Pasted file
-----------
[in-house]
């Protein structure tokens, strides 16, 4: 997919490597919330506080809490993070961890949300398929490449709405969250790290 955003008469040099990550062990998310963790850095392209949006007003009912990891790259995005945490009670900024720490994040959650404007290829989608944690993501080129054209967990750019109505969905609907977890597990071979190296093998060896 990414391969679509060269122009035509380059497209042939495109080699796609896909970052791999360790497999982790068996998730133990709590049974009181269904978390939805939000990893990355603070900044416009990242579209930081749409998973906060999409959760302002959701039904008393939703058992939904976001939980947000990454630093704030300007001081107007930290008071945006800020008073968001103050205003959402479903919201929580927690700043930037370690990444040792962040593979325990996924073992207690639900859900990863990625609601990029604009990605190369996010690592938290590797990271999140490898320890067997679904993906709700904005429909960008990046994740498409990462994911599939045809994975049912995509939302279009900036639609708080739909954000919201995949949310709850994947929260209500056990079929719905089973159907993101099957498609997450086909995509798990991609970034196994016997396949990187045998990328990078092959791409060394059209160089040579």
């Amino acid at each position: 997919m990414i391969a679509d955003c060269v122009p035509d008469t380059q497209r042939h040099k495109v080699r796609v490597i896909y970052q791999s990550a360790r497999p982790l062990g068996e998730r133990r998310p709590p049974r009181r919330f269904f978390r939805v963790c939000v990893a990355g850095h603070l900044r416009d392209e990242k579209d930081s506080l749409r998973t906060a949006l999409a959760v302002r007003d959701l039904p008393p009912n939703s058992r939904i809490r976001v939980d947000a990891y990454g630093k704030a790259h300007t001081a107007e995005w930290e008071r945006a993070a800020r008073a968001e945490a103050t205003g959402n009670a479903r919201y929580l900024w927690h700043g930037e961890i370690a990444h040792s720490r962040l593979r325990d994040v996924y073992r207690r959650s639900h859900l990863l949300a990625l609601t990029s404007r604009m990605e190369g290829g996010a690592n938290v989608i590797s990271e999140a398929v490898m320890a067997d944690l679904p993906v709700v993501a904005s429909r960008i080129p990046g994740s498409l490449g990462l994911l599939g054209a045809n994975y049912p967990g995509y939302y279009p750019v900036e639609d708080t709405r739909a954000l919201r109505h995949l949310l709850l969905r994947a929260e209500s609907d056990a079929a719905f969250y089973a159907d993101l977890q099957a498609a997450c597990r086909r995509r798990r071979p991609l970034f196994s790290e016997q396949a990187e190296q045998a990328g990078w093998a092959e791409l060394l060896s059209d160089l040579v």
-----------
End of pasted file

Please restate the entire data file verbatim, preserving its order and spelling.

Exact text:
[in-house]
């Protein structure tokens, strides 16, 4: 997919490597919330506080809490993070961890949300398929490449709405969250790290 955003008469040099990550062990998310963790850095392209949006007003009912990891790259995005945490009670900024720490994040959650404007290829989608944690993501080129054209967990750019109505969905609907977890597990071979190296093998060896 990414391969679509060269122009035509380059497209042939495109080699796609896909970052791999360790497999982790068996998730133990709590049974009181269904978390939805939000990893990355603070900044416009990242579209930081749409998973906060999409959760302002959701039904008393939703058992939904976001939980947000990454630093704030300007001081107007930290008071945006800020008073968001103050205003959402479903919201929580927690700043930037370690990444040792962040593979325990996924073992207690639900859900990863990625609601990029604009990605190369996010690592938290590797990271999140490898320890067997679904993906709700904005429909960008990046994740498409990462994911599939045809994975049912995509939302279009900036639609708080739909954000919201995949949310709850994947929260209500056990079929719905089973159907993101099957498609997450086909995509798990991609970034196994016997396949990187045998990328990078092959791409060394059209160089040579």
């Amino acid at each position: 997919m990414i391969a679509d955003c060269v122009p035509d008469t380059q497209r042939h040099k495109v080699r796609v490597i896909y970052q791999s990550a360790r497999p982790l062990g068996e998730r133990r998310p709590p049974r009181r919330f269904f978390r939805v963790c939000v990893a990355g850095h603070l900044r416009d392209e990242k579209d930081s506080l749409r998973t906060a949006l999409a959760v302002r007003d959701l039904p008393p009912n939703s058992r939904i809490r976001v939980d947000a990891y990454g630093k704030a790259h300007t001081a107007e995005w930290e008071r945006a993070a800020r008073a968001e945490a103050t205003g959402n009670a479903r919201y929580l900024w927690h700043g930037e961890i370690a990444h040792s720490r962040l593979r325990d994040v996924y073992r207690r959650s639900h859900l990863l949300a990625l609601t990029s404007r604009m990605e190369g290829g996010a690592n938290v989608i590797s990271e999140a398929v490898m320890a067997d944690l679904p993906v709700v993501a904005s429909r960008i080129p990046g994740s498409l490449g990462l994911l599939g054209a045809n994975y049912p967990g995509y939302y279009p750019v900036e639609d708080t709405r739909a954000l919201r109505h995949l949310l709850l969905r994947a929260e209500s609907d056990a079929a719905f969250y089973a159907d993101l977890q099957a498609a997450c597990r086909r995509r798990r071979p991609l970034f196994s790290e016997q396949a990187e190296q045998a990328g990078w093998a092959e791409l060394l060896s059209d160089l040579v």